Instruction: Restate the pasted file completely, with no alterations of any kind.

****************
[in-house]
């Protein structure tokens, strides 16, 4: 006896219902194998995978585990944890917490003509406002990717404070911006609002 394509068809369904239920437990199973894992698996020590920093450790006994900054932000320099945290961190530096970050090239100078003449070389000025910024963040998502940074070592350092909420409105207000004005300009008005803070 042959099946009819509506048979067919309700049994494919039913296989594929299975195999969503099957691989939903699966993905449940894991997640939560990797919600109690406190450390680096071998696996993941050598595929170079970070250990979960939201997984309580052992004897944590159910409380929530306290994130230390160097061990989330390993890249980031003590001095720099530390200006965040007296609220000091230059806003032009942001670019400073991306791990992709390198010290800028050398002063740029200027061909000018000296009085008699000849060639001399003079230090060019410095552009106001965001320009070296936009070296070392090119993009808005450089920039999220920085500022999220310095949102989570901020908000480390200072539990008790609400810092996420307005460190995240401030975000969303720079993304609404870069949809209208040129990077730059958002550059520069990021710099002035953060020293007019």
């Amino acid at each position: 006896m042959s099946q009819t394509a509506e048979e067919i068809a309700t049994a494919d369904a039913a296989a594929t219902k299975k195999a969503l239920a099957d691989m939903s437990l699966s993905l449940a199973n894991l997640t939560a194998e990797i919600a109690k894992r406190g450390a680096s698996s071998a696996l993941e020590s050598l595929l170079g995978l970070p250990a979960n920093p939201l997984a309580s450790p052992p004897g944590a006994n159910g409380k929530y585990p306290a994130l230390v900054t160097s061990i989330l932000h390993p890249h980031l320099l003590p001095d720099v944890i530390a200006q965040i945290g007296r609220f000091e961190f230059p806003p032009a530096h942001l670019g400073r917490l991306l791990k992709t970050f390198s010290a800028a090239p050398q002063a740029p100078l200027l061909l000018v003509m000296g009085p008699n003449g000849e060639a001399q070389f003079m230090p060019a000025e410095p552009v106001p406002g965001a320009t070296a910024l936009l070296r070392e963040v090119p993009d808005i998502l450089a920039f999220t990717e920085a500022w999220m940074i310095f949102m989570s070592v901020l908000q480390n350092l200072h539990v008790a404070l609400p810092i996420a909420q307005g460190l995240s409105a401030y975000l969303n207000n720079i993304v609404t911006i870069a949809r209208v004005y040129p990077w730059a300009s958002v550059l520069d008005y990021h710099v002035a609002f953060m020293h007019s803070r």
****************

[in-house]
């Protein structure tokens, strides 16, 4: 006896219902194998995978585990944890917490003509406002990717404070911006609002 394509068809369904239920437990199973894992698996020590920093450790006994900054932000320099945290961190530096970050090239100078003449070389000025910024963040998502940074070592350092909420409105207000004005300009008005803070 042959099946009819509506048979067919309700049994494919039913296989594929299975195999969503099957691989939903699966993905449940894991997640939560990797919600109690406190450390680096071998696996993941050598595929170079970070250990979960939201997984309580052992004897944590159910409380929530306290994130230390160097061990989330390993890249980031003590001095720099530390200006965040007296609220000091230059806003032009942001670019400073991306791990992709390198010290800028050398002063740029200027061909000018000296009085008699000849060639001399003079230090060019410095552009106001965001320009070296936009070296070392090119993009808005450089920039999220920085500022999220310095949102989570901020908000480390200072539990008790609400810092996420307005460190995240401030975000969303720079993304609404870069949809209208040129990077730059958002550059520069990021710099002035953060020293007019």
């Amino acid at each position: 006896m042959s099946q009819t394509a509506e048979e067919i068809a309700t049994a494919d369904a039913a296989a594929t219902k299975k195999a969503l239920a099957d691989m939903s437990l699966s993905l449940a199973n894991l997640t939560a194998e990797i919600a109690k894992r406190g450390a680096s698996s071998a696996l993941e020590s050598l595929l170079g995978l970070p250990a979960n920093p939201l997984a309580s450790p052992p004897g944590a006994n159910g409380k929530y585990p306290a994130l230390v900054t160097s061990i989330l932000h390993p890249h980031l320099l003590p001095d720099v944890i530390a200006q965040i945290g007296r609220f000091e961190f230059p806003p032009a530096h942001l670019g400073r917490l991306l791990k992709t970050f390198s010290a800028a090239p050398q002063a740029p100078l200027l061909l000018v003509m000296g009085p008699n003449g000849e060639a001399q070389f003079m230090p060019a000025e410095p552009v106001p406002g965001a320009t070296a910024l936009l070296r070392e963040v090119p993009d808005i998502l450089a920039f999220t990717e920085a500022w999220m940074i310095f949102m989570s070592v901020l908000q480390n350092l200072h539990v008790a404070l609400p810092i996420a909420q307005g460190l995240s409105a401030y975000l969303n207000n720079i993304v609404t911006i870069a949809r209208v004005y040129p990077w730059a300009s958002v550059l520069d008005y990021h710099v002035a609002f953060m020293h007019s803070r």